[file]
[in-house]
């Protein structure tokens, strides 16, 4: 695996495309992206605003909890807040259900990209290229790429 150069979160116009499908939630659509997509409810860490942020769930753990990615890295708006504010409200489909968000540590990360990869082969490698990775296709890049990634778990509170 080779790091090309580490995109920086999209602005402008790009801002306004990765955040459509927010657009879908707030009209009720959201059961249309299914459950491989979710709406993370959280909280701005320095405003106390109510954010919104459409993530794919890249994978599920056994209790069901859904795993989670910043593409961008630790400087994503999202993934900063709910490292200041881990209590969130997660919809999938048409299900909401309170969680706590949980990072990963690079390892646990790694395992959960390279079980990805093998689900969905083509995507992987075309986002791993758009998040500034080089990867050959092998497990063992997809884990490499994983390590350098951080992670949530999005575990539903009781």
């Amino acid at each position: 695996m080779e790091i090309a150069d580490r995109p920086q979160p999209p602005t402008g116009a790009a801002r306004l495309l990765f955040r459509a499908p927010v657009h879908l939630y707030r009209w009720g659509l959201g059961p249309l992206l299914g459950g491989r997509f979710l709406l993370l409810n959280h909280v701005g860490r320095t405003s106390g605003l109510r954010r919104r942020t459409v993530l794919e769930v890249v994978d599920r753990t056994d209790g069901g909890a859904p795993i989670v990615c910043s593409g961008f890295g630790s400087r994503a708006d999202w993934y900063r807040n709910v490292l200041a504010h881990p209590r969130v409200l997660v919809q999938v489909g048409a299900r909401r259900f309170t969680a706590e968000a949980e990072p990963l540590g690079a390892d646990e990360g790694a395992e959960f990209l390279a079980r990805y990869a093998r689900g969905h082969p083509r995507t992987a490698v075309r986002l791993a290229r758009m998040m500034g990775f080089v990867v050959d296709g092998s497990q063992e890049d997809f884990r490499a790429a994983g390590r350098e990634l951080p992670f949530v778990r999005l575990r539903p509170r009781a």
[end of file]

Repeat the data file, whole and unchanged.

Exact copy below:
[in-house]
């Protein structure tokens, strides 16, 4: 695996495309992206605003909890807040259900990209290229790429 150069979160116009499908939630659509997509409810860490942020769930753990990615890295708006504010409200489909968000540590990360990869082969490698990775296709890049990634778990509170 080779790091090309580490995109920086999209602005402008790009801002306004990765955040459509927010657009879908707030009209009720959201059961249309299914459950491989979710709406993370959280909280701005320095405003106390109510954010919104459409993530794919890249994978599920056994209790069901859904795993989670910043593409961008630790400087994503999202993934900063709910490292200041881990209590969130997660919809999938048409299900909401309170969680706590949980990072990963690079390892646990790694395992959960390279079980990805093998689900969905083509995507992987075309986002791993758009998040500034080089990867050959092998497990063992997809884990490499994983390590350098951080992670949530999005575990539903009781």
């Amino acid at each position: 695996m080779e790091i090309a150069d580490r995109p920086q979160p999209p602005t402008g116009a790009a801002r306004l495309l990765f955040r459509a499908p927010v657009h879908l939630y707030r009209w009720g659509l959201g059961p249309l992206l299914g459950g491989r997509f979710l709406l993370l409810n959280h909280v701005g860490r320095t405003s106390g605003l109510r954010r919104r942020t459409v993530l794919e769930v890249v994978d599920r753990t056994d209790g069901g909890a859904p795993i989670v990615c910043s593409g961008f890295g630790s400087r994503a708006d999202w993934y900063r807040n709910v490292l200041a504010h881990p209590r969130v409200l997660v919809q999938v489909g048409a299900r909401r259900f309170t969680a706590e968000a949980e990072p990963l540590g690079a390892d646990e990360g790694a395992e959960f990209l390279a079980r990805y990869a093998r689900g969905h082969p083509r995507t992987a490698v075309r986002l791993a290229r758009m998040m500034g990775f080089v990867v050959d296709g092998s497990q063992e890049d997809f884990r490499a790429a994983g390590r350098e990634l951080p992670f949530v778990r999005l575990r539903p509170r009781a």